It may be true that despite his national poll numbers, Donald Trump doesn't have a realistic chance at winning the GOP nomination. But even if that's the case, focusing on that purported fact buries the lede. Because we have to ask, if the 5-months-and-counting front-runner isn't going to win, who is? And the answer that is beginning to emerge - as Ben Carson watches the floor disappear beneath his feet, and more and more people realize that Marco Rubio is running for president because he needs the money - is Ted Cruz.
And that would be unthinkable without Trump pushing this primary as far to the right as it is possible, under current historical, economic, and socio-cultural conditions, for it to go. So anyone (and I'm looking at you, Nate Silver), who thinks that the real story here is that so many people are taking Trump seriously when he really doesn't have a prayer: No, the story is the extent to which he is changing this race; the story is that he is handing it to a candidate who is only nominally a member of the establishment, who would be far too radical to be taken seriously, let alone to be where the smart money is going, if not for the profound effect Trump is having on the shape of the race, and on American politics and political discourse in general right now. With Trump, we are honest-to-God talking about a leading candidate for the American presidency, regarding whom the question "Is he a fascist?" is an intricate and academic one - unless of course you write for Wonkblog, in which case you've never met a question that can't be answered with a five-point list or a single graph, because you are in fact so simple-minded it beggars belief. And the argument that Trump isn't a facist, but is rather a right-wing nativist populist - which is expounded in the above-linked text with admirable sophistication, though it is probably unreasonable to expect that level of sophistication in governing the ordinary use of the term 'fascist' - isn't even wholly convincing, resting as it does on (a) the fact that Trump does not - yet - command a private paramilitary force (or does he?); and (b) armchair psychological speculation regarding what the man does and does not believe as a matter of principle.
But in any case, in this, his most recent and most facism-adjacent policy proposal to date, the mildest response by far, not even approaching a condemnation, has come from Cruz - a man who is universally reviled in Washington, even by the other members of his own party. So if (when?), he secures the nomination, I sure as hell better not see any stories to the effect that "We told you so, the establishment wins again." Ted Cruz is not, by any but the thinnest and most useless of definitions, a member of any "establishment"; and a victory for him would confirm, within the margin of error, the claim that Trump has had an indelible impact on this race. Spend some time really thinking about what that says about the American electorate - or at least, the half being pandered to in this increasingly nightmarish clown show.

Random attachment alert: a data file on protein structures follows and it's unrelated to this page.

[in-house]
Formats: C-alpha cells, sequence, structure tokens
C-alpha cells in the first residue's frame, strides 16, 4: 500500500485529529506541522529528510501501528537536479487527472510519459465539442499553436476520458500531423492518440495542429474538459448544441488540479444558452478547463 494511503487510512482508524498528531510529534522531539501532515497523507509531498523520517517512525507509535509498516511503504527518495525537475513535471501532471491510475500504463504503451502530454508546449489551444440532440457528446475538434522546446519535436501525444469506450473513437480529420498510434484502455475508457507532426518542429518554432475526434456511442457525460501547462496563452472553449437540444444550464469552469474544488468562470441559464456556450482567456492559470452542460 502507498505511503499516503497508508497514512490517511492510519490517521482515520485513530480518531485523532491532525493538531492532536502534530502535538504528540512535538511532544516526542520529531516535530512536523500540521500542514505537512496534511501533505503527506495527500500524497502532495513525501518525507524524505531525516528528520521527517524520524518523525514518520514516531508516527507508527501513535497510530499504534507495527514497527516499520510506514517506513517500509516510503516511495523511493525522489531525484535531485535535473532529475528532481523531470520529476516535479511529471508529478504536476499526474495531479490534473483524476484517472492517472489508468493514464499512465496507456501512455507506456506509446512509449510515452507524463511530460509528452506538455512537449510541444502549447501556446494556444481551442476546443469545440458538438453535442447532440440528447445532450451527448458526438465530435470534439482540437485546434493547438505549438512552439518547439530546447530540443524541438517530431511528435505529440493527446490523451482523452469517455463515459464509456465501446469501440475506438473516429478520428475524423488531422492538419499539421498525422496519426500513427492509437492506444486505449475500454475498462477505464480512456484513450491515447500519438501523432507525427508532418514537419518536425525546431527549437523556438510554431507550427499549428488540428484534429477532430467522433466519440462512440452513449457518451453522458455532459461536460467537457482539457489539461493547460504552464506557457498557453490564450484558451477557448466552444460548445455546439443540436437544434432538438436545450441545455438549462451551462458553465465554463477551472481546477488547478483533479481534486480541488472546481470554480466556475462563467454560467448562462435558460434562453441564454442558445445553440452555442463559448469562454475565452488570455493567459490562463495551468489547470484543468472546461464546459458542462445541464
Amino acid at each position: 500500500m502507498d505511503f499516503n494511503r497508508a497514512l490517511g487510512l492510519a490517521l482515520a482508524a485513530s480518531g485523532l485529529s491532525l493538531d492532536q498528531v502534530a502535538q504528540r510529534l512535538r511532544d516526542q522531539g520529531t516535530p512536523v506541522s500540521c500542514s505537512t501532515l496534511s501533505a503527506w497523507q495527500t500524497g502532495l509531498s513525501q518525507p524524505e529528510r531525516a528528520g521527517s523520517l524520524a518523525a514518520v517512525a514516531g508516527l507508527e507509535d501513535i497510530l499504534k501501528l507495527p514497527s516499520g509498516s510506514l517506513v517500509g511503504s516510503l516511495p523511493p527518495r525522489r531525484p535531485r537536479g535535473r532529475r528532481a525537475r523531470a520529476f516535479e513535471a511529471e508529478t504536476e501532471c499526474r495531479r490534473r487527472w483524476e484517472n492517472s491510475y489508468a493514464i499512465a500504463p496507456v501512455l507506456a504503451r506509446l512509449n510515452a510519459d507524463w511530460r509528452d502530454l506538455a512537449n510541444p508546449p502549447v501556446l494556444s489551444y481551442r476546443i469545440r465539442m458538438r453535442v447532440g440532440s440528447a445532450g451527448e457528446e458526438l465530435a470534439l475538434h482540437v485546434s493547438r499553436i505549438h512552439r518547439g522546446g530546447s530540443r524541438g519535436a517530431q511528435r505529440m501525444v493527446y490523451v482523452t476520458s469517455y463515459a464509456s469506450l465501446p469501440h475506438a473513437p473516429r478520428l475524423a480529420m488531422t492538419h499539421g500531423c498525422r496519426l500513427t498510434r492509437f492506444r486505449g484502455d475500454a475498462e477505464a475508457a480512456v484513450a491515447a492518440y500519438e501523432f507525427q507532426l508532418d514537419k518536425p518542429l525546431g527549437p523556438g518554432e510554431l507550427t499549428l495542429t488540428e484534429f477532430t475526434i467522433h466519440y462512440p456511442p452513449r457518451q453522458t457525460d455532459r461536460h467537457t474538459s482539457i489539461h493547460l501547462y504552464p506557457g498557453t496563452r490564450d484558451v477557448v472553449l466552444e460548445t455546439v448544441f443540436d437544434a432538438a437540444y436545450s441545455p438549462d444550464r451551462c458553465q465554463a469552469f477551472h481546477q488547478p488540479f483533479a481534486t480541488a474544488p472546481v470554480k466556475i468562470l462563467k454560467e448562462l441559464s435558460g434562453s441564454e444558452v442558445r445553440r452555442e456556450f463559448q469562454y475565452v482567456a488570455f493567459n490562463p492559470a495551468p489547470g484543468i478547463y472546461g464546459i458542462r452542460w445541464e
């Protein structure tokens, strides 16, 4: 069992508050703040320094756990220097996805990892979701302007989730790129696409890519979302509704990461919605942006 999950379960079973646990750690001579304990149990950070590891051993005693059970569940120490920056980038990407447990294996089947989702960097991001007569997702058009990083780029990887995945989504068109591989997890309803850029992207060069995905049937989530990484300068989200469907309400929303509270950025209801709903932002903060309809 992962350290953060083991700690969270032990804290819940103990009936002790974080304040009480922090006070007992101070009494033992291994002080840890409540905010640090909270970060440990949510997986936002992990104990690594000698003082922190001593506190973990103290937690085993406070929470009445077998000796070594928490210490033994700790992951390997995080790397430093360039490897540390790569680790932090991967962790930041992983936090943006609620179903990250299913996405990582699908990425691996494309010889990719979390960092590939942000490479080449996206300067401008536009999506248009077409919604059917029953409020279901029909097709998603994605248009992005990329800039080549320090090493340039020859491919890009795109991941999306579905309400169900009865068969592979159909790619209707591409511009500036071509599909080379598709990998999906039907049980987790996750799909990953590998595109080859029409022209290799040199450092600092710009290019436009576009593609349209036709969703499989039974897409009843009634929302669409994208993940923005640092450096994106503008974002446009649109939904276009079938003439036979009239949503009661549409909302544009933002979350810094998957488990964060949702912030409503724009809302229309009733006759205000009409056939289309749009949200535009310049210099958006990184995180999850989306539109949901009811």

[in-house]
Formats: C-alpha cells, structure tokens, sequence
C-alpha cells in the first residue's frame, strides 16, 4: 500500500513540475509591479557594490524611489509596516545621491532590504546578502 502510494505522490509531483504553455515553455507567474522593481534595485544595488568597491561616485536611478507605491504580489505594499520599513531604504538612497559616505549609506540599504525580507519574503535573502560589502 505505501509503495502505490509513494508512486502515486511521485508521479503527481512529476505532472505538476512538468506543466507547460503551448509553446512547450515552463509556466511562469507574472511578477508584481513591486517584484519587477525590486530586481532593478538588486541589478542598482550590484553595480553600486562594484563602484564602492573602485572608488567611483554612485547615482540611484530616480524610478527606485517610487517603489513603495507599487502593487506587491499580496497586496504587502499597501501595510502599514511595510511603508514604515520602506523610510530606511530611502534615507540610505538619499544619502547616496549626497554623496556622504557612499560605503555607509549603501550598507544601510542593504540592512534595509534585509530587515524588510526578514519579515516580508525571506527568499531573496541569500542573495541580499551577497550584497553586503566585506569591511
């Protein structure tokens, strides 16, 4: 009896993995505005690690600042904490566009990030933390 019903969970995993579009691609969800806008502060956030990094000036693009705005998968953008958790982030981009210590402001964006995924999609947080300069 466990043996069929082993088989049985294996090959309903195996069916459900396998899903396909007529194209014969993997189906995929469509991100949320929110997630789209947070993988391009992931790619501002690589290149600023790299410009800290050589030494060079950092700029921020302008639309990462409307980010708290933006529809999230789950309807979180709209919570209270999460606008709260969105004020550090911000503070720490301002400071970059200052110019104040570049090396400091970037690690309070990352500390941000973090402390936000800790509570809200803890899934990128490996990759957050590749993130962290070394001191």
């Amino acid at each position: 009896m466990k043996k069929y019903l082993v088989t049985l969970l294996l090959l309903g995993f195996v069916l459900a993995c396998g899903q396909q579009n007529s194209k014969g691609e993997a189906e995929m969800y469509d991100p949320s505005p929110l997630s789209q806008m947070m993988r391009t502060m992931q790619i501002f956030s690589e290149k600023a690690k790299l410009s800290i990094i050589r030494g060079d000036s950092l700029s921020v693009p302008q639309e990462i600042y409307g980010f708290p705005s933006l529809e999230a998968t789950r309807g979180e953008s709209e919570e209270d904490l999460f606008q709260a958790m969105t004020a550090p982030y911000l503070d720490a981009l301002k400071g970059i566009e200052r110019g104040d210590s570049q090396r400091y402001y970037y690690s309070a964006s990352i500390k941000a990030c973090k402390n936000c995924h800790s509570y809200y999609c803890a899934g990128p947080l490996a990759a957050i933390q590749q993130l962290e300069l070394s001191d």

And then, of course, there is the in-fact-not-at-all-insignificant chance, against which this summer's nay-sayers have already begun to hedge, that Trump will win the nomination, because, as we apparently failed to learn from the greatest economic crisis in 75 years, predictions based on purportedly sophisticated statistical reasoning, which tacitly assumes that the future will be fundamentally similar to the recent past, can, after all, lead us horribly astray.
There is one good argument against calling Trump and his campaign fascist: that, despite wanton disregard for the Constitution with respect to policy proposals, they are not explicitly anti-democratic. It is worth remembering that from 1920 to 1932, the NSDAP (the Nazis) participated in several democratic parliamentary elections. And the 25 point party program speech which Hitler gave in 1920 did not advocate abolishing democracy or one-party rule - though it did implicitly advocate repealing the Weimar Constitution through its call for the Reichstag to have unlimited law-making authority, and called for all government offices to be restricted to native born "Aryan" Germans. So, by this argument, Hitler and the Nazis were not fascists until 1932/33. They were, in essence, right-wing nativist populists who took the further step of calling for an apartheid regime. Now, maybe that's right and maybe it's useful to define fascism in that way, so that by the definition they became fascists when they seized absolute power (after winning an election). But in that case, it is of no practical interest in itself that Trump and his campaign are not currently fascist.
If Trump, once elected, would become explicitly anti-democratic, then he and his campaign are on the road to fascism, they just haven't reached the destination yet, because they are not yet in position to seize power (not having yet won an election). If that is even remotely possible, there is no reason to police the use of the term 'fascist' in this context, as some seem to want to do. Whether it is remotely possible or not depends on what Trump privately believes; and so this argument may just collapse into the second one mentioned above.
For anyone who thinks that this isn't even remotely possible, either for reasons having to do with Trump or for reasons having to do with America, consider this.